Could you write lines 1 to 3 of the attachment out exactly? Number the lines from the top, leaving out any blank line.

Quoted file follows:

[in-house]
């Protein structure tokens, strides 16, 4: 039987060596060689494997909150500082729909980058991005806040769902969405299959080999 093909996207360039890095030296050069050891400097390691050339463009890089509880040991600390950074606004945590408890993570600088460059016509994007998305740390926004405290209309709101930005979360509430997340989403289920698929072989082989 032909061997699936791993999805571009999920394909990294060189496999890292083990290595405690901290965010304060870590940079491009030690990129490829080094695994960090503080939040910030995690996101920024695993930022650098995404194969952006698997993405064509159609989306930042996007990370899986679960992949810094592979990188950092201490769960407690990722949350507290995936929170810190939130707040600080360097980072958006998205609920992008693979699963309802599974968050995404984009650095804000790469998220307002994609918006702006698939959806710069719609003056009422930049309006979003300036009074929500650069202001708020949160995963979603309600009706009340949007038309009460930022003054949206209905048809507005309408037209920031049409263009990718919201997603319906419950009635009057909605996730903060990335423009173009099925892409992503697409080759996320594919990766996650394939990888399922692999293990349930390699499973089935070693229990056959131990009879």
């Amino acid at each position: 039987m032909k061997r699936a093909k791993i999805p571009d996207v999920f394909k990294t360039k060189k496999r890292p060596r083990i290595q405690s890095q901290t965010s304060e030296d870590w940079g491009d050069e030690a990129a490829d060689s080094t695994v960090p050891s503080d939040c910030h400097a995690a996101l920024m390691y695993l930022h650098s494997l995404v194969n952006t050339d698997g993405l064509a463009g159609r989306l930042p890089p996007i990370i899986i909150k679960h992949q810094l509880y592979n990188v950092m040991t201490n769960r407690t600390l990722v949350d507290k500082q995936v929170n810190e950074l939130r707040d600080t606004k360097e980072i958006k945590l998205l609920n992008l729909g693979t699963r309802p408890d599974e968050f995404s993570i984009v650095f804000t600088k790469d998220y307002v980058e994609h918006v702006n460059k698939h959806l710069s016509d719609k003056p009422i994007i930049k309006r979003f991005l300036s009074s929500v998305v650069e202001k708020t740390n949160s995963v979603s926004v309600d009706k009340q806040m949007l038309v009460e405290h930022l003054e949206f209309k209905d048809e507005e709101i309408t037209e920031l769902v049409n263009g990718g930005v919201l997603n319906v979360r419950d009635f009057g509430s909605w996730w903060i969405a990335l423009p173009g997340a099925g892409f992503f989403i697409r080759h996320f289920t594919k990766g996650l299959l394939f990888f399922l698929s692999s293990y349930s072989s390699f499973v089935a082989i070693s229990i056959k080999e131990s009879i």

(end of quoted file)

[in-house]
């Protein structure tokens, strides 16, 4: 039987060596060689494997909150500082729909980058991005806040769902969405299959080999 093909996207360039890095030296050069050891400097390691050339463009890089509880040991600390950074606004945590408890993570600088460059016509994007998305740390926004405290209309709101930005979360509430997340989403289920698929072989082989 032909061997699936791993999805571009999920394909990294060189496999890292083990290595405690901290965010304060870590940079491009030690990129490829080094695994960090503080939040910030995690996101920024695993930022650098995404194969952006698997993405064509159609989306930042996007990370899986679960992949810094592979990188950092201490769960407690990722949350507290995936929170810190939130707040600080360097980072958006998205609920992008693979699963309802599974968050995404984009650095804000790469998220307002994609918006702006698939959806710069719609003056009422930049309006979003300036009074929500650069202001708020949160995963979603309600009706009340949007038309009460930022003054949206209905048809507005309408037209920031049409263009990718919201997603319906419950009635009057909605996730903060990335423009173009099925892409992503697409080759996320594919990766996650394939990888399922692999293990349930390699499973089935070693229990056959131990009879």
């Amino acid at each position: 039987m032909k061997r699936a093909k791993i999805p571009d996207v999920f394909k990294t360039k060189k496999r890292p060596r083990i290595q405690s890095q901290t965010s304060e030296d870590w940079g491009d050069e030690a990129a490829d060689s080094t695994v960090p050891s503080d939040c910030h400097a995690a996101l920024m390691y695993l930022h650098s494997l995404v194969n952006t050339d698997g993405l064509a463009g159609r989306l930042p890089p996007i990370i899986i909150k679960h992949q810094l509880y592979n990188v950092m040991t201490n769960r407690t600390l990722v949350d507290k500082q995936v929170n810190e950074l939130r707040d600080t606004k360097e980072i958006k945590l998205l609920n992008l729909g693979t699963r309802p408890d599974e968050f995404s993570i984009v650095f804000t600088k790469d998220y307002v980058e994609h918006v702006n460059k698939h959806l710069s016509d719609k003056p009422i994007i930049k309006r979003f991005l300036s009074s929500v998305v650069e202001k708020t740390n949160s995963v979603s926004v309600d009706k009340q806040m949007l038309v009460e405290h930022l003054e949206f209309k209905d048809e507005e709101i309408t037209e920031l769902v049409n263009g990718g930005v919201l997603n319906v979360r419950d009635f009057g509430s909605w996730w903060i969405a990335l423009p173009g997340a099925g892409f992503f989403i697409r080759h996320f289920t594919k990766g996650l299959l394939f990888f399922l698929s692999s293990y349930s072989s390699f499973v089935a082989i070693s229990i056959k080999e131990s009879i």